For the past couple of months I’ve been using tracks from an album by Alexis Harte titled Spoons of Honey [CDBY] as a reference. It’s beautifully produced with scads of low-level detail and an exceedingly natural harmonic palette. Through the UE200s I could hear nearly as much inner detail as with their big brothers, the UE In-Ear Reference Monitors. The UE200’s articulate midrange illuminates Harte’s deft acoustic guitar work. Regardless of how many other instruments or vocal tracks were layered on top of each other, the underlying pulse from his fingerstyle acoustic remained. While it may be odd to talk about soundstage or imaging within the context of headphone listening, the UE200s do an exemplary job of placing each track in space with no smearing or homogenization. Even on dense tracks such as “Hadn’t Met You Yet” the various wind instruments and keening synthesizers retained their own locations in the soundstage.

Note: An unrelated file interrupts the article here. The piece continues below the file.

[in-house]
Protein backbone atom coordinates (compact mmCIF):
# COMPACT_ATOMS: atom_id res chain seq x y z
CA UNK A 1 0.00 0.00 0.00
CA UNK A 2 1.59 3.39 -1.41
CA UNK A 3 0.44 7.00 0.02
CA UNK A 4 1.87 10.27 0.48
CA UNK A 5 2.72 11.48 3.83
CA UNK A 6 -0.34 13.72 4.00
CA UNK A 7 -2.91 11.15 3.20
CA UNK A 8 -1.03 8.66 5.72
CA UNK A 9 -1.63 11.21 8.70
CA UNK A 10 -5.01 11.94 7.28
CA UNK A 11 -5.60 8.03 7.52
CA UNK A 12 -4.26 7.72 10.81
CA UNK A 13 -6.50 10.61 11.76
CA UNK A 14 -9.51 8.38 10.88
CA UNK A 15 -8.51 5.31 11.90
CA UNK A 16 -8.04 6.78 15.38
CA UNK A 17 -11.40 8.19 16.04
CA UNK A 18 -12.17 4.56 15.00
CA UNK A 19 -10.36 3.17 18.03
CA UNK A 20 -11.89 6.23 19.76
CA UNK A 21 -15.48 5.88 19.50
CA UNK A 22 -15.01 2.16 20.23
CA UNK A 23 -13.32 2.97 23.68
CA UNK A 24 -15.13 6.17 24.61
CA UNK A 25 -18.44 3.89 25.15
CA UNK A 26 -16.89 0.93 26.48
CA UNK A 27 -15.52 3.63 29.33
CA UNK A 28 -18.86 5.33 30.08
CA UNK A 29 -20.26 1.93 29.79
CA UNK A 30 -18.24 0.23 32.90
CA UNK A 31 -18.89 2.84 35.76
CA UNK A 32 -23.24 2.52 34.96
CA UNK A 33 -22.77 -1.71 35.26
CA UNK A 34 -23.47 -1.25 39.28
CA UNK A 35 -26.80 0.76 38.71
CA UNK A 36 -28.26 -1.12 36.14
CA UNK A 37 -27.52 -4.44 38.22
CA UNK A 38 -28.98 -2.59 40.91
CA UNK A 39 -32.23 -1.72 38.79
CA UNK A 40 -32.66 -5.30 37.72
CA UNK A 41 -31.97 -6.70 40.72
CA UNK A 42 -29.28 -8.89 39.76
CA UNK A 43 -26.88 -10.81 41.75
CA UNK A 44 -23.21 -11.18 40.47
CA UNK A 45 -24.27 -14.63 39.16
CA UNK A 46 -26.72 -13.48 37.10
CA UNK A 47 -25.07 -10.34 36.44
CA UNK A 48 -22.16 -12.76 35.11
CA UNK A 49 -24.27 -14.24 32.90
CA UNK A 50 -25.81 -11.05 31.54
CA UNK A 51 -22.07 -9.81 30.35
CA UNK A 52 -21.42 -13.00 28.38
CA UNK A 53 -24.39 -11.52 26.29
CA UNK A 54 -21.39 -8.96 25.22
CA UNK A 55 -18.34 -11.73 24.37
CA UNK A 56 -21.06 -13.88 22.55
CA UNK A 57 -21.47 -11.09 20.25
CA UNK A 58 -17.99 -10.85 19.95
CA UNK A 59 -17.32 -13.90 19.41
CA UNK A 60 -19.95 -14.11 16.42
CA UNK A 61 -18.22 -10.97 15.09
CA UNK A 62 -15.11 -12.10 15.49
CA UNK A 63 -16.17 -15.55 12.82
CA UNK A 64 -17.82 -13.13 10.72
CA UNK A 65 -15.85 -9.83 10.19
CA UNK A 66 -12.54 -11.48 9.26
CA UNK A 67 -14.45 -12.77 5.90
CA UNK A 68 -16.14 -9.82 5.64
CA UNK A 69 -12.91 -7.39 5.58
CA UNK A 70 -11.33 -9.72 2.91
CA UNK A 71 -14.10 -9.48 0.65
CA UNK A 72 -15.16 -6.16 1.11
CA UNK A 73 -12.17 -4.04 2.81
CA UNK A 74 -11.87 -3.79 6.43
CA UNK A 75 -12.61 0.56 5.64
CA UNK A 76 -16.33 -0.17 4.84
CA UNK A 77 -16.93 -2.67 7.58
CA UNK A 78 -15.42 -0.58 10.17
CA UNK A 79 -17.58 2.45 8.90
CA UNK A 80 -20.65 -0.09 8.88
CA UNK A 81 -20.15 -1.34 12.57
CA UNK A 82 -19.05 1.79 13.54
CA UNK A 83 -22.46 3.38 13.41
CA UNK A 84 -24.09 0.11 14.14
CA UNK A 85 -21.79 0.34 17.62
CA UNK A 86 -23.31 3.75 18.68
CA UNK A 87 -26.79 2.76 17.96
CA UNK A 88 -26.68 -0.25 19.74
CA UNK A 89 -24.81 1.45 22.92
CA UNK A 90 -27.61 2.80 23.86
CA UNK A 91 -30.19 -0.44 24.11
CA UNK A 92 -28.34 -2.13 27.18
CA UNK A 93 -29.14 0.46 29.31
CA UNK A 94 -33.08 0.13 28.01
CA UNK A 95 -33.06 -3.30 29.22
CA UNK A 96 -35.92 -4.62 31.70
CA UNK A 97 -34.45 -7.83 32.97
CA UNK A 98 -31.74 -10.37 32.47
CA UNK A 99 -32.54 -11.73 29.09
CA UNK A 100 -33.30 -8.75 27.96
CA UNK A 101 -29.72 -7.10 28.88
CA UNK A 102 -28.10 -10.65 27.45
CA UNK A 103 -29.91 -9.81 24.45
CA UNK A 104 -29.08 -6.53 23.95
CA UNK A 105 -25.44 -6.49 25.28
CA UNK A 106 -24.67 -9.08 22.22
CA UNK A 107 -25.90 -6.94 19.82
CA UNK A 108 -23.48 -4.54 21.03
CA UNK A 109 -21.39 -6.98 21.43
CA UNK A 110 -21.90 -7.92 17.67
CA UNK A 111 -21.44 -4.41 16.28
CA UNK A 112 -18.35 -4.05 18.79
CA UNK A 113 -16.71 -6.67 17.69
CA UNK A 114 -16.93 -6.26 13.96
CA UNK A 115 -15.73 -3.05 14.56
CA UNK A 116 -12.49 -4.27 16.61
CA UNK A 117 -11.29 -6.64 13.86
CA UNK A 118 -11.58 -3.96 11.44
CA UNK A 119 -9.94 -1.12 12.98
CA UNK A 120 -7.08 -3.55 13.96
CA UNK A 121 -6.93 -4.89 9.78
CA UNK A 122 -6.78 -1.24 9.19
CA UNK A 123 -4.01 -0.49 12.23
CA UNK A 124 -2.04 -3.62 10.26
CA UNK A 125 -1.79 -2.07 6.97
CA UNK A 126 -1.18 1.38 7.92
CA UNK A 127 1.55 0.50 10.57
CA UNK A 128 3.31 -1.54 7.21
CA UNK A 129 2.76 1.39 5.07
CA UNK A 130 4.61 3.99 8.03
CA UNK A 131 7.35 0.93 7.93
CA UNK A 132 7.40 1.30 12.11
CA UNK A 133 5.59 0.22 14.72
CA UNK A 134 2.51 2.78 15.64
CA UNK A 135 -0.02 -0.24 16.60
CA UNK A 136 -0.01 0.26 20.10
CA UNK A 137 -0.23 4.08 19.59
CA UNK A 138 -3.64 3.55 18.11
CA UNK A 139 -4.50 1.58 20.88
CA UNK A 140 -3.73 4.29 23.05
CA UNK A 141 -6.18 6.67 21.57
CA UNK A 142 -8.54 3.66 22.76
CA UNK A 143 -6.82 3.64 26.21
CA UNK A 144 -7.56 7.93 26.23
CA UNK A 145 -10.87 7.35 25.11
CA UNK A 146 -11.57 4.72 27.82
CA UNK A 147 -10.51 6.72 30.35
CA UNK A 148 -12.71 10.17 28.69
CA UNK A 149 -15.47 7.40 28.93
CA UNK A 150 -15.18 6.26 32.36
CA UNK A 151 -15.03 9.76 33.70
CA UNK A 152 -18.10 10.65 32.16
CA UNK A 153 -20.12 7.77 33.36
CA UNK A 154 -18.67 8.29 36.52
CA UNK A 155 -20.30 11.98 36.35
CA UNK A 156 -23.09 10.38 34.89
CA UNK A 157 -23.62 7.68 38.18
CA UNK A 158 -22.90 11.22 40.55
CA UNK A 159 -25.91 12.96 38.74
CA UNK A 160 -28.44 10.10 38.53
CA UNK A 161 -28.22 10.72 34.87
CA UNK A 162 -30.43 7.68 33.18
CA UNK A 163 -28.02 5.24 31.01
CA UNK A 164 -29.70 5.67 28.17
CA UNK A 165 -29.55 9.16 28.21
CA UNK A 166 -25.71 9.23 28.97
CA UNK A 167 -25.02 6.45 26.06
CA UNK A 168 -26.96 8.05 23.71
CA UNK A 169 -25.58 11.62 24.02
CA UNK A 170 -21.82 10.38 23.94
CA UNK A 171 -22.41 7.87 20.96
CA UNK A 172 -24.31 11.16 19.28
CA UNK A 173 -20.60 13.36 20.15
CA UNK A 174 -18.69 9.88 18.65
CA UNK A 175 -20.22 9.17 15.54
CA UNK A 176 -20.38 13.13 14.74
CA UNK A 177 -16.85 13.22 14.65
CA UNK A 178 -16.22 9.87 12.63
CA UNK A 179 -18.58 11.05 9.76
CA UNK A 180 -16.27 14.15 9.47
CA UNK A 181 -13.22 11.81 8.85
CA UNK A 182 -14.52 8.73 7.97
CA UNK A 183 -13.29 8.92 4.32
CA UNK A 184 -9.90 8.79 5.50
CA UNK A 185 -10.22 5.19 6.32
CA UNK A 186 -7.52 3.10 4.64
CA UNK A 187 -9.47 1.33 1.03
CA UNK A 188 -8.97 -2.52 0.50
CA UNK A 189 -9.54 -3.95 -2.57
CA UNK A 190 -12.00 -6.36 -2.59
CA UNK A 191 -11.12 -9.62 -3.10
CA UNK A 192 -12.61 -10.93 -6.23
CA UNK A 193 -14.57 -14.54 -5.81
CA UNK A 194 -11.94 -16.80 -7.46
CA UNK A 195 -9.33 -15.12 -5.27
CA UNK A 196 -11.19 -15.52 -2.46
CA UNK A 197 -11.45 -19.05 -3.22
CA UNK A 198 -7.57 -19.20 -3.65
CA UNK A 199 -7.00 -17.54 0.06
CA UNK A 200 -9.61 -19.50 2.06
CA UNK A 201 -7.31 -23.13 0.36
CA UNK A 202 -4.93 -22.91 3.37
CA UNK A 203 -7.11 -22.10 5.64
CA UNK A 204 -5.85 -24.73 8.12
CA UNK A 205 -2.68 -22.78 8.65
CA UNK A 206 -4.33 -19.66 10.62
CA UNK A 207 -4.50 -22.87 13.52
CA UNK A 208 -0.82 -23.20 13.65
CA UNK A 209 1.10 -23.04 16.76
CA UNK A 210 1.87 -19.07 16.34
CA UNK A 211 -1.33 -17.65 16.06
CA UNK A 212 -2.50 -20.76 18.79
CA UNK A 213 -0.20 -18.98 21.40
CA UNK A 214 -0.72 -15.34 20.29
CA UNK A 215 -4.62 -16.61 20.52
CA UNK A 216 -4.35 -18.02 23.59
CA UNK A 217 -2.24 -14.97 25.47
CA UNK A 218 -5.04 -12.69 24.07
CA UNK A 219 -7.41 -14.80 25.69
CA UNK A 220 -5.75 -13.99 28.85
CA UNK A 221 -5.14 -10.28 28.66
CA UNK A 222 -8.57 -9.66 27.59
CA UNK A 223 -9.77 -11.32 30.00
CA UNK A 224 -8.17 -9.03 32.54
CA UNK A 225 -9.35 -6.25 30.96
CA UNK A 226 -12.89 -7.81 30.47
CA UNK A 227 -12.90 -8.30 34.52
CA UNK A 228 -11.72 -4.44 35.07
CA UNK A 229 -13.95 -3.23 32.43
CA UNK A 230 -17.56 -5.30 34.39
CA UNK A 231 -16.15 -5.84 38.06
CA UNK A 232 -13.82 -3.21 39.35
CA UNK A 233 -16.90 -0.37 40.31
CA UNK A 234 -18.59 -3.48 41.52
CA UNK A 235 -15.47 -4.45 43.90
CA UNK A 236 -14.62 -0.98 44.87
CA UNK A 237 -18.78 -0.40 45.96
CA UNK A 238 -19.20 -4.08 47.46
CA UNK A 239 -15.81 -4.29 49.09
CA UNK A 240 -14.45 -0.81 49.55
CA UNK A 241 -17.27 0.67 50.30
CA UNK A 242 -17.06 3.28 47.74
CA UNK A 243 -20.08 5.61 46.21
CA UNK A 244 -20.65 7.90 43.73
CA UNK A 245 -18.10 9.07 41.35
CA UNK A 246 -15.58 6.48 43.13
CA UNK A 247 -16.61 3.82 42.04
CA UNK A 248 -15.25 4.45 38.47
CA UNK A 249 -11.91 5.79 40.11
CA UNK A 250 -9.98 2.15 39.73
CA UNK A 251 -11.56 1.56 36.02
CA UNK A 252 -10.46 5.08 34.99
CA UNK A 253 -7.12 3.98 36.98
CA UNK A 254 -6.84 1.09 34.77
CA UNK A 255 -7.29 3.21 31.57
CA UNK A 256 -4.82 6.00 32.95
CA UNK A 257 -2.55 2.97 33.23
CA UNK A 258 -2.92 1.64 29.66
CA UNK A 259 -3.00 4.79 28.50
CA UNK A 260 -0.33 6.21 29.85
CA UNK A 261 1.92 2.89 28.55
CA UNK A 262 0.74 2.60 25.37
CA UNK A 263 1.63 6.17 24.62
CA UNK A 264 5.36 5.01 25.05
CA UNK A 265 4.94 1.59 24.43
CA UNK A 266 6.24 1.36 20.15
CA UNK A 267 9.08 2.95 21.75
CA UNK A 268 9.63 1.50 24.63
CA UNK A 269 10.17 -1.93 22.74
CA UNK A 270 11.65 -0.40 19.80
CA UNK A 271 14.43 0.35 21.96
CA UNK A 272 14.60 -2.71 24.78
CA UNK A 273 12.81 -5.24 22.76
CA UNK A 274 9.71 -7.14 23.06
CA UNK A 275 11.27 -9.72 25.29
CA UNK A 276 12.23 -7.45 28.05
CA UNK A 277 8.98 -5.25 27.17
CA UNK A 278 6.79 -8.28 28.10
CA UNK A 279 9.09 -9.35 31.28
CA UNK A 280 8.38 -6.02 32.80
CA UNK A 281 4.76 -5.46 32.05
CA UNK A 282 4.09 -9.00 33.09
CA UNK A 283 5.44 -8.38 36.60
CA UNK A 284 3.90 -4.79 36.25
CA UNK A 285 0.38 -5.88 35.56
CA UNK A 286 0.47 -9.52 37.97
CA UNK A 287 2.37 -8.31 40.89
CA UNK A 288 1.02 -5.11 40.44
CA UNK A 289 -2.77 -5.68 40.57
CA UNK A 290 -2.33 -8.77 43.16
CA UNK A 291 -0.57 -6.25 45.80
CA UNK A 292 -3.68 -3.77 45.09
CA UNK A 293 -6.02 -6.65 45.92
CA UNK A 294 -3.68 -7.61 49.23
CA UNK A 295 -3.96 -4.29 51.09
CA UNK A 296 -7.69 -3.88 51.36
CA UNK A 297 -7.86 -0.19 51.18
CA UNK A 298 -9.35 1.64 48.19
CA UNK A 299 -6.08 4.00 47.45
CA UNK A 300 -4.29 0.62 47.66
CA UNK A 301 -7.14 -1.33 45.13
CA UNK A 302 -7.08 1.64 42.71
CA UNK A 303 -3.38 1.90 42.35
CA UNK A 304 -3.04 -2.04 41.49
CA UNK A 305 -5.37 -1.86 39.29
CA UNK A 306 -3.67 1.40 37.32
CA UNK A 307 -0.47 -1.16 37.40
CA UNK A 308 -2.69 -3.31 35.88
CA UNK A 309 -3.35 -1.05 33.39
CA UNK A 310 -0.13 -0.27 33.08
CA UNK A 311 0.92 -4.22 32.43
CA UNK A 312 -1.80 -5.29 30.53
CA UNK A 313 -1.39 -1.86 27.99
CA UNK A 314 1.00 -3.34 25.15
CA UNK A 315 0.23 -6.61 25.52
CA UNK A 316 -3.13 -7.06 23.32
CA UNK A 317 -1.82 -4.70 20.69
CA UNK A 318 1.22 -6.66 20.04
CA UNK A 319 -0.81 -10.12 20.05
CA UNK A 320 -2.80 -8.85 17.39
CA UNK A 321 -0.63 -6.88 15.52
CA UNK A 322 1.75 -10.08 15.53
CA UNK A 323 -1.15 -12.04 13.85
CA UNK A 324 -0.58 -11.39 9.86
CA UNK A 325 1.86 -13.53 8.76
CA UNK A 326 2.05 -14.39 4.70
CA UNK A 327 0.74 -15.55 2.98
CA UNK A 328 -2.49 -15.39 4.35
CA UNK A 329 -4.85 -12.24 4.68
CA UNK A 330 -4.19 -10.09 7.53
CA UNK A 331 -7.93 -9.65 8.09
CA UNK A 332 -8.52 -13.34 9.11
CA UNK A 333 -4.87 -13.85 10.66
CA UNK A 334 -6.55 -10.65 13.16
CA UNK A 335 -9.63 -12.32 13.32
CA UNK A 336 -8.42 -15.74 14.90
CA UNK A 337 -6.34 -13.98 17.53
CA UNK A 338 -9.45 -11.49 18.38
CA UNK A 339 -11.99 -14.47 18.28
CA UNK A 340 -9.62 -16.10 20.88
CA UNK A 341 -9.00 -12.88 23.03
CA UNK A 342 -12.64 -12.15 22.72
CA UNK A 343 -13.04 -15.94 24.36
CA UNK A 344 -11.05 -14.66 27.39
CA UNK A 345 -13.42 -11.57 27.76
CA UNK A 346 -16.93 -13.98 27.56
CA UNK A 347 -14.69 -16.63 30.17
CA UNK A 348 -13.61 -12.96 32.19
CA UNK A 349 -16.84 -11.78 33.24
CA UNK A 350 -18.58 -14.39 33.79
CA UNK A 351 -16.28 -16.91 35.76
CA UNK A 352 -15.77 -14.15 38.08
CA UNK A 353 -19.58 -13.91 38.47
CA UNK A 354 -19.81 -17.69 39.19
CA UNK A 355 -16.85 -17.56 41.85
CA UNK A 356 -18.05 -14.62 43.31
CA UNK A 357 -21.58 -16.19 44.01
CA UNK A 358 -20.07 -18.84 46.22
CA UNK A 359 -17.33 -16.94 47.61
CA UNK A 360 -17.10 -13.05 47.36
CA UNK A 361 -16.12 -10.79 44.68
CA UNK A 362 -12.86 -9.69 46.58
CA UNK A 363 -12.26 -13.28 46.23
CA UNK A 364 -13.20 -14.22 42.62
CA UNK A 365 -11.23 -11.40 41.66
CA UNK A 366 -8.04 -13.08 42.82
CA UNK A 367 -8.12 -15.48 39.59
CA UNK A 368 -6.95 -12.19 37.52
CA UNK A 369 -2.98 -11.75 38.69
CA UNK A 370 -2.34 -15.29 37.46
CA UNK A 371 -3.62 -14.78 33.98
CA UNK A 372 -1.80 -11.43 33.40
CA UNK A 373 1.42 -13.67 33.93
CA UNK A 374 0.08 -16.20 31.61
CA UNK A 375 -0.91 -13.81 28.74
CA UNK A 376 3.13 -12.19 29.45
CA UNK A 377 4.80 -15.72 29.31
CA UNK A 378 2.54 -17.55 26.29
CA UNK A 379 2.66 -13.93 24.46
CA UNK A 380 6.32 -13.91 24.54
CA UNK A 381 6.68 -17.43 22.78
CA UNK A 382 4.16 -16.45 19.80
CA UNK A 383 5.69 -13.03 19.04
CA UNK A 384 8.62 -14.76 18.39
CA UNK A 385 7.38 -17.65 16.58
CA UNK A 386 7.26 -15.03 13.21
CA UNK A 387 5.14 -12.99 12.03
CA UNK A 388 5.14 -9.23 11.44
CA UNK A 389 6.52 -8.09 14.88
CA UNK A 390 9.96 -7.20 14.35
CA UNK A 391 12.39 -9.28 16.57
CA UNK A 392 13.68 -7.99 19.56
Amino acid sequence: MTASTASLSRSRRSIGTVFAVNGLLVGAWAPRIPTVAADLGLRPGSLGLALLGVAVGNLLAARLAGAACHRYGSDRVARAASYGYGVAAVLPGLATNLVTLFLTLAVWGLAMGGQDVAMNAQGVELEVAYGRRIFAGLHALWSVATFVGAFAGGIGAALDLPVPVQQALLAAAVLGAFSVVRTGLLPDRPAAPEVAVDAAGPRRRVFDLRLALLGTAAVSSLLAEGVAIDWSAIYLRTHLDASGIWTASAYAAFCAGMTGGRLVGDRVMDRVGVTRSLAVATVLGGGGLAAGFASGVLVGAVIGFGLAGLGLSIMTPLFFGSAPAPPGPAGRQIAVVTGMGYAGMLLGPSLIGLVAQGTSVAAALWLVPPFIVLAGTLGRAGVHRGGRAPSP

On my own recordings, such as my recently made high-rez recording of The Deadly Gentlemen playing at the Salina Schoolhouse, the UE200s performance closely approached what I heard from the UE In-Ear Reference Monitor (IERM) custom-fit monitors when I made the recordings. Since I was in the same room as the performers, monitor speakers were verboten, so I used the IERMs to fine-tune my microphone placement and for monitoring throughout the session. Like the UE In-Ear Reference Monitors, it was easy to hear deep into the mix through the UE200s. And also like the Reference Monitors, each player had their own distinct spot in the soundstage with no confusion of muddiness. Amazingly, the UE200s are good enough that I could have used them to monitor the original recording session.